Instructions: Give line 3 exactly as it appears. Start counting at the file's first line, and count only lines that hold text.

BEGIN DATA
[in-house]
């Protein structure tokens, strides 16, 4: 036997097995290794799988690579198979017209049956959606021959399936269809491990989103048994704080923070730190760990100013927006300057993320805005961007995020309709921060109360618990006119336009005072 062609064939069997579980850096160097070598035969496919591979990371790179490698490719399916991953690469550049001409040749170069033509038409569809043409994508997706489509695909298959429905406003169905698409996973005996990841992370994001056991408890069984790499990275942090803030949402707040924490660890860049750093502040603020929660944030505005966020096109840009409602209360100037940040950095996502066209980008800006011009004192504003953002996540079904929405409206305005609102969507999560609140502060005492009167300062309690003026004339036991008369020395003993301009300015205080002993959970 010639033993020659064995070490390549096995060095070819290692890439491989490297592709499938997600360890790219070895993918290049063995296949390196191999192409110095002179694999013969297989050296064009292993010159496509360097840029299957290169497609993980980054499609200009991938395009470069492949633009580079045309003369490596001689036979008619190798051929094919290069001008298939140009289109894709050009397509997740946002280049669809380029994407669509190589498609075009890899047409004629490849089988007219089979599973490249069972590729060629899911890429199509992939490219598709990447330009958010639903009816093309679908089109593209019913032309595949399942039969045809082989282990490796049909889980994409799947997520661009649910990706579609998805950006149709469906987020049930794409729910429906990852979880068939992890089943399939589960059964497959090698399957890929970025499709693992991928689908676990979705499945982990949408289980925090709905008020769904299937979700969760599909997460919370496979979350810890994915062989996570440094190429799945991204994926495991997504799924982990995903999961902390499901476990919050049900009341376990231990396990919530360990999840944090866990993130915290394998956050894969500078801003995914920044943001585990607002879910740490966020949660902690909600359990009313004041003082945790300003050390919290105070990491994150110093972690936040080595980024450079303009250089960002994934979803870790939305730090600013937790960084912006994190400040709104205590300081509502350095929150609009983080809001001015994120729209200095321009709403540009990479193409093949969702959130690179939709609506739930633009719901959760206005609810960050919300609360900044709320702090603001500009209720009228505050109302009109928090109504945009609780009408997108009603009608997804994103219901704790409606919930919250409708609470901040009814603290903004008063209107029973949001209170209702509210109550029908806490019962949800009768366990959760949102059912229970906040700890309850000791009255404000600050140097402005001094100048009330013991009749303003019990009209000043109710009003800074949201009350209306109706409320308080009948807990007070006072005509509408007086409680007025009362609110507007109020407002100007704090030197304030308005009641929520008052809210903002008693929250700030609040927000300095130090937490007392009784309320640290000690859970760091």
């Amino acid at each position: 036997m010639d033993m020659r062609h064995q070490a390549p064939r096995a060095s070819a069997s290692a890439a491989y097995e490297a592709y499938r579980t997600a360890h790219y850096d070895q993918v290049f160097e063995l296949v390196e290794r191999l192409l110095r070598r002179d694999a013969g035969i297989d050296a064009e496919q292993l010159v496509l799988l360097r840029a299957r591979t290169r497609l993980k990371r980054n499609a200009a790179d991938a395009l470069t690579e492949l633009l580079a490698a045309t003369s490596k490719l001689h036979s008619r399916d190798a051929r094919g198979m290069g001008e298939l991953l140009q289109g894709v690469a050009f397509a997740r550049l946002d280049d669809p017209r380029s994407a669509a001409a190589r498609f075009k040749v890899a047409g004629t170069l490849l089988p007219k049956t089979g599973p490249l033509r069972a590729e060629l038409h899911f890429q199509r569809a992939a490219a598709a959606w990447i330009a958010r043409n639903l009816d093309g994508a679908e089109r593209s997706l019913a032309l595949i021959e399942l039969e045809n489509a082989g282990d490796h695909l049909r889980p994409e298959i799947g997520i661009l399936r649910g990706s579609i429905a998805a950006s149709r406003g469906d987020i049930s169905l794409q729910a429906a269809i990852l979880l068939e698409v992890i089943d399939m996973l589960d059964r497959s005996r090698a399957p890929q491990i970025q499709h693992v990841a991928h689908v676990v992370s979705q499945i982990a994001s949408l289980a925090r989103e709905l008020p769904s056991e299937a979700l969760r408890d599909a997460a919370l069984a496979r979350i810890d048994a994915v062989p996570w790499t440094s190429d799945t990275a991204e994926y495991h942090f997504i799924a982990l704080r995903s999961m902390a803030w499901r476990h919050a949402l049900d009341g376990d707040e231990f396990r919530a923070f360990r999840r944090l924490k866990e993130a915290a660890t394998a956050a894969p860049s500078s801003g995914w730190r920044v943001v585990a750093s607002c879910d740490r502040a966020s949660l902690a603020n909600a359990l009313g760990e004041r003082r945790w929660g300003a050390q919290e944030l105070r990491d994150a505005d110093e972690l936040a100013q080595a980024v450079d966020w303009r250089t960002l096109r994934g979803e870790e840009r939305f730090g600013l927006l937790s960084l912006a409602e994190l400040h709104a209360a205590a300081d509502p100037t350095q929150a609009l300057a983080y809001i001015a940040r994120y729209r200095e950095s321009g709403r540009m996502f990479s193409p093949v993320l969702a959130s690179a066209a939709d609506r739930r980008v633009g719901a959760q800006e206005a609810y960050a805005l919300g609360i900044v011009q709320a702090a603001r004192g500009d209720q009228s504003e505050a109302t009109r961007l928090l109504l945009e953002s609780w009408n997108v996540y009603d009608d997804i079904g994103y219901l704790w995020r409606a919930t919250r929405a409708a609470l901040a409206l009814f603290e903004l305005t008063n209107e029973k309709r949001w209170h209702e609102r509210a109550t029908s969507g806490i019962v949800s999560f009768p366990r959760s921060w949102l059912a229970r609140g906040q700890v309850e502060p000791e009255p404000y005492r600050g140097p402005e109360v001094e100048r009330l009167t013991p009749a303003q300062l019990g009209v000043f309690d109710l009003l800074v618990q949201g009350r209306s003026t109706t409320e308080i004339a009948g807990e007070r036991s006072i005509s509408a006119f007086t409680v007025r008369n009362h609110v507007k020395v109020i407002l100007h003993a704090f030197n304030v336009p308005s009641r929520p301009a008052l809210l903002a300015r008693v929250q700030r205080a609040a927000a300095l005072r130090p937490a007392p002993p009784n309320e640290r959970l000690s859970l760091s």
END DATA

């Amino acid at each position: 036997m010639d033993m020659r062609h064995q070490a390549p064939r096995a060095s070819a069997s290692a890439a491989y097995e490297a592709y499938r579980t997600a360890h790219y850096d070895q993918v290049f160097e063995l296949v390196e290794r191999l192409l110095r070598r002179d694999a013969g035969i297989d050296a064009e496919q292993l010159v496509l799988l360097r840029a299957r591979t290169r497609l993980k990371r980054n499609a200009a790179d991938a395009l470069t690579e492949l633009l580079a490698a045309t003369s490596k490719l001689h036979s008619r399916d190798a051929r094919g198979m290069g001008e298939l991953l140009q289109g894709v690469a050009f397509a997740r550049l946002d280049d669809p017209r380029s994407a669509a001409a190589r498609f075009k040749v890899a047409g004629t170069l490849l089988p007219k049956t089979g599973p490249l033509r069972a590729e060629l038409h899911f890429q199509r569809a992939a490219a598709a959606w990447i330009a958010r043409n639903l009816d093309g994508a679908e089109r593209s997706l019913a032309l595949i021959e399942l039969e045809n489509a082989g282990d490796h695909l049909r889980p994409e298959i799947g997520i661009l399936r649910g990706s579609i429905a998805a950006s149709r406003g469906d987020i049930s169905l794409q729910a429906a269809i990852l979880l068939e698409v992890i089943d399939m996973l589960d059964r497959s005996r090698a399957p890929q491990i970025q499709h693992v990841a991928h689908v676990v992370s979705q499945i982990a994001s949408l289980a925090r989103e709905l008020p769904s056991e299937a979700l969760r408890d599909a997460a919370l069984a496979r979350i810890d048994a994915v062989p996570w790499t440094s190429d799945t990275a991204e994926y495991h942090f997504i799924a982990l704080r995903s999961m902390a803030w499901r476990h919050a949402l049900d009341g376990d707040e231990f396990r919530a923070f360990r999840r944090l924490k866990e993130a915290a660890t394998a956050a894969p860049s500078s801003g995914w730190r920044v943001v585990a750093s607002c879910d740490r502040a966020s949660l902690a603020n909600a359990l009313g760990e004041r003082r945790w929660g300003a050390q919290e944030l105070r990491d994150a505005d110093e972690l936040a100013q080595a980024v450079d966020w303009r250089t960002l096109r994934g979803e870790e840009r939305f730090g600013l927006l937790s960084l912006a409602e994190l400040h709104a209360a205590a300081d509502p100037t350095q929150a609009l300057a983080y809001i001015a940040r994120y729209r200095e950095s321009g709403r540009m996502f990479s193409p093949v993320l969702a959130s690179a066209a939709d609506r739930r980008v633009g719901a959760q800006e206005a609810y960050a805005l919300g609360i900044v011009q709320a702090a603001r004192g500009d209720q009228s504003e505050a109302t009109r961007l928090l109504l945009e953002s609780w009408n997108v996540y009603d009608d997804i079904g994103y219901l704790w995020r409606a919930t919250r929405a409708a609470l901040a409206l009814f603290e903004l305005t008063n209107e029973k309709r949001w209170h209702e609102r509210a109550t029908s969507g806490i019962v949800s999560f009768p366990r959760s921060w949102l059912a229970r609140g906040q700890v309850e502060p000791e009255p404000y005492r600050g140097p402005e109360v001094e100048r009330l009167t013991p009749a303003q300062l019990g009209v000043f309690d109710l009003l800074v618990q949201g009350r209306s003026t109706t409320e308080i004339a009948g807990e007070r036991s006072i005509s509408a006119f007086t409680v007025r008369n009362h609110v507007k020395v109020i407002l100007h003993a704090f030197n304030v336009p308005s009641r929520p301009a008052l809210l903002a300015r008693v929250q700030r205080a609040a927000a300095l005072r130090p937490a007392p002993p009784n309320e640290r959970l000690s859970l760091s």